QUANTUM MAGNETIC LEVITATION - UNLIMITED ENERGY FOR SPACE TRAVEL (SPACE IS -270.42 C, -454.75 F)
Quantum Magnetic Levitation technology and its applications in exploration projects
An energy efficient cryogenic transfer line with magnetic suspension has been prototyped and cryogenically tested. The prototype transfer line exhibits cryogen saving potential of 30–35% in its suspension state as compared to its solid support state. Key technologies developed include novel magnetic levitation using multiple-pole high temperature superconductor (HTS) and rare earth permanent-magnet (PM) elements and a smart cryogenic actuator as the warm support structure. These technologies have vast applications in extremely low thermal leak cryogenic storage/delivery containers, superconducting magnetic bearings, smart thermal switches, etc. This paper reviews the development work and discusses future applications of established technologies.
More and more applications , ,  of magnetic levitation (MagLev) technology have been exploited in extensive cryogenic engineering domains. As one instance of such endeavors, AMAC International Inc.’s team of scientists and researchers has successfully applied magnetic levitation using HTS and high strength PM in an energy efficient prototype of a cryogen transfer line , , , , . The key design issues, such as optimization of levitation unit and “smart” support structure development, are reviewed in this paper. Cryogenic test results are reported as well. The advantages of non-contact insulation through magnetic levitation support enable the associated technologies to promise low thermal loss solutions for space flight vehicles and/or planetary surface operation stations.
As an example, the magnetic levitation technology as developed by AMAC can be extended to the design of zero-boil-off (ZBO) cryotanks , , ,  that impose much lower cooling power demands on equipped cryocoolers. Also, the fact that cryocoolers are becoming more and more reliable makes it feasible to build flywheels consisting of passive superconducting magnetic bearings (SMBs) , , i.e. bearings composed of tubular HTS and PM, that can be used in space energy storage systems. A comparison of popular magnetic bearing techniques is given in this paper to demonstrate the benefits that a passive magnetic bearing may produce.
Implementation of a transfer line with magnetic levitation units triggered the question of smart support design, which provides mechanical support when it is so warm that HTS–PM units are deactivated. As a consequence of such studies, a cryogenic actuator made of smart material has been prototyped and tested. Its motion is passively adjusted by temperature change in the system. No powered control units are required. No manual operations are needed either. The design principles of such a smart cryogenic actuator can be adapted for design of automatic thermal conduction switches used in cryogen storage containers, cryogenic valves, seals, and some medical applications.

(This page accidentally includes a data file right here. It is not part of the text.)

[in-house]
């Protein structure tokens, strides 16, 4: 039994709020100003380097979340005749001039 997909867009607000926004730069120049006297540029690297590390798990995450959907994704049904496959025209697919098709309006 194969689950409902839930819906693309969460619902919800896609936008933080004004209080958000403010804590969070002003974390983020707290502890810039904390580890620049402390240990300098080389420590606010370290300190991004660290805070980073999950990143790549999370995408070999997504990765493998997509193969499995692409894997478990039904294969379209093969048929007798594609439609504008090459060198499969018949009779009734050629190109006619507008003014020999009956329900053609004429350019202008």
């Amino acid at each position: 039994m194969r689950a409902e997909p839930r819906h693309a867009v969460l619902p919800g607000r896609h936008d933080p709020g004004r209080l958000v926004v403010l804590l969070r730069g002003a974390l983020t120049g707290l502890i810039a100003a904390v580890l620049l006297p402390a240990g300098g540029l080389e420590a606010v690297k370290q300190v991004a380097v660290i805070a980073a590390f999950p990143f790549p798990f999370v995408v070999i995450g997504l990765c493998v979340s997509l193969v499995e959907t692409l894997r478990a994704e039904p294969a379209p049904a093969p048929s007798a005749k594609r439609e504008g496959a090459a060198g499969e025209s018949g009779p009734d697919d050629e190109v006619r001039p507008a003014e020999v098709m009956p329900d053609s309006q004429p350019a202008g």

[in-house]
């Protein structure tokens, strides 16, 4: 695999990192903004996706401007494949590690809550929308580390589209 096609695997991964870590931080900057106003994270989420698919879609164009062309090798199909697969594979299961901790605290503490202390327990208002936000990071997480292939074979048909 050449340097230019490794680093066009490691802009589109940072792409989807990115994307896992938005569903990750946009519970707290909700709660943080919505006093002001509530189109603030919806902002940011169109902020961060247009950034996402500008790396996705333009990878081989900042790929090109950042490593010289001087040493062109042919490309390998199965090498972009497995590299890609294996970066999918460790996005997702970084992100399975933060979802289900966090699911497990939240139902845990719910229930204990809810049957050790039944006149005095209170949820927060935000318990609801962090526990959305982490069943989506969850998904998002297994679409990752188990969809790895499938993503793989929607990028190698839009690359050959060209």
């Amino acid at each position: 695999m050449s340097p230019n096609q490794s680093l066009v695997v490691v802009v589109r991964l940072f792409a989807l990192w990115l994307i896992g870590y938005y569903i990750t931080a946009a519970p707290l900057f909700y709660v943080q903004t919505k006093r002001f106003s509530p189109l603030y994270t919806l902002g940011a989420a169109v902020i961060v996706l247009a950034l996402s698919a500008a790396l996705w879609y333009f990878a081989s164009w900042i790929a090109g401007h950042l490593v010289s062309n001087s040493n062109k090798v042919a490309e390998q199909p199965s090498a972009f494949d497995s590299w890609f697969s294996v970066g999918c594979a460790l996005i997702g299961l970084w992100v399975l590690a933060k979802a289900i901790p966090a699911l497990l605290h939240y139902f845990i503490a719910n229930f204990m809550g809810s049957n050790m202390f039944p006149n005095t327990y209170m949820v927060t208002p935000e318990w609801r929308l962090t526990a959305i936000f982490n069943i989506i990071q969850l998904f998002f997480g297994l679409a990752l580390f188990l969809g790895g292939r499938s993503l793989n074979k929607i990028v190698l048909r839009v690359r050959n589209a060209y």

Design of cryogenic transfer line with magnetic suspension
This Section summarizes the primary considerations on three aspects, i.e. magnetic levitation configuration, thermal, and mechanical design. While the magnetic levitation configuration optimization requires most of the time in the design process, thermal and mechanical design issues had to be analyzed and subsequently, all factors are synthesized for the purpose of improving system energy efficiency.
Smart cryogenic actuator development
A warm support structure is required in such a MagLev transfer line to keep the inner line supported at warm condition when the HTS–PM levitation units are deactivated. This is preferably to be done in a passive way that does not require power supply, control electronics, etc. AMAC has prototyped a smart cryogenic actuator (Fig. 6) to function as a warm support structure in the MagLev cryogenic transfer line. The actuator is attached to the cold inner line so that it is passively controlled by
MagLev transfer line prototype and cryogenic tests
The full-scale prototype MagLev transfer line (Fig. 7a) was constructed with three manually operated warm supports installed. These warm supports are basically stainless steel rods, when switched on, they will introduce thermal conduction as a conventional transfer line does. The smart cryogenic actuator is planned to equip the MagLev transfer line during commercialization stage. Comprehensive cryogenic test results of the MagLev transfer line are presented in other publications , . Below
Low thermal leak space cryostats
NASA is planning a number of future missions that will use cryogenics. These include missions with cooled scientific instruments and missions using cryogenic propellants. Minimizing the thermal load on the…
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